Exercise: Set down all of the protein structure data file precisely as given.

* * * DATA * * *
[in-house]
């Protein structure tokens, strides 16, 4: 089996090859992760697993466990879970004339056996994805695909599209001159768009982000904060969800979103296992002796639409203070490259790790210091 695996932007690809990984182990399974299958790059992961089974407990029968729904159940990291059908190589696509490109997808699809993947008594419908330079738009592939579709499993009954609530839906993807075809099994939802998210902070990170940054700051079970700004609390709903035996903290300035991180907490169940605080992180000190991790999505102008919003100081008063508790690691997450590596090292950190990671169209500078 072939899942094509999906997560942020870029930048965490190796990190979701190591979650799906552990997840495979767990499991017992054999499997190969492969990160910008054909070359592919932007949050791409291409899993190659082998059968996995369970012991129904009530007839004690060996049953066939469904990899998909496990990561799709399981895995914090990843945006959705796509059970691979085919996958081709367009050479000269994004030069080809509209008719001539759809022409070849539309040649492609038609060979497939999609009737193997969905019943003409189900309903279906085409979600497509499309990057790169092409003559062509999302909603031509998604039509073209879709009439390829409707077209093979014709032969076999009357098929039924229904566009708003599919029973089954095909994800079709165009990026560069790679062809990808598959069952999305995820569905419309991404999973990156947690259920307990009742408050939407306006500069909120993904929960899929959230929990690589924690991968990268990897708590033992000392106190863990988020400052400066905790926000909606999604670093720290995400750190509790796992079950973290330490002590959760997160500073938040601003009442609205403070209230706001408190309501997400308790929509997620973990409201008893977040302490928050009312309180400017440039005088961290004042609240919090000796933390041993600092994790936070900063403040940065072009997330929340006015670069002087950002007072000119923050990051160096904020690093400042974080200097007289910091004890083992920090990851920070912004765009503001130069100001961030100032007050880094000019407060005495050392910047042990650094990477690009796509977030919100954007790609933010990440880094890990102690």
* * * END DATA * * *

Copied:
[in-house]
């Protein structure tokens, strides 16, 4: 089996090859992760697993466990879970004339056996994805695909599209001159768009982000904060969800979103296992002796639409203070490259790790210091 695996932007690809990984182990399974299958790059992961089974407990029968729904159940990291059908190589696509490109997808699809993947008594419908330079738009592939579709499993009954609530839906993807075809099994939802998210902070990170940054700051079970700004609390709903035996903290300035991180907490169940605080992180000190991790999505102008919003100081008063508790690691997450590596090292950190990671169209500078 072939899942094509999906997560942020870029930048965490190796990190979701190591979650799906552990997840495979767990499991017992054999499997190969492969990160910008054909070359592919932007949050791409291409899993190659082998059968996995369970012991129904009530007839004690060996049953066939469904990899998909496990990561799709399981895995914090990843945006959705796509059970691979085919996958081709367009050479000269994004030069080809509209008719001539759809022409070849539309040649492609038609060979497939999609009737193997969905019943003409189900309903279906085409979600497509499309990057790169092409003559062509999302909603031509998604039509073209879709009439390829409707077209093979014709032969076999009357098929039924229904566009708003599919029973089954095909994800079709165009990026560069790679062809990808598959069952999305995820569905419309991404999973990156947690259920307990009742408050939407306006500069909120993904929960899929959230929990690589924690991968990268990897708590033992000392106190863990988020400052400066905790926000909606999604670093720290995400750190509790796992079950973290330490002590959760997160500073938040601003009442609205403070209230706001408190309501997400308790929509997620973990409201008893977040302490928050009312309180400017440039005088961290004042609240919090000796933390041993600092994790936070900063403040940065072009997330929340006015670069002087950002007072000119923050990051160096904020690093400042974080200097007289910091004890083992920090990851920070912004765009503001130069100001961030100032007050880094000019407060005495050392910047042990650094990477690009796509977030919100954007790609933010990440880094890990102690």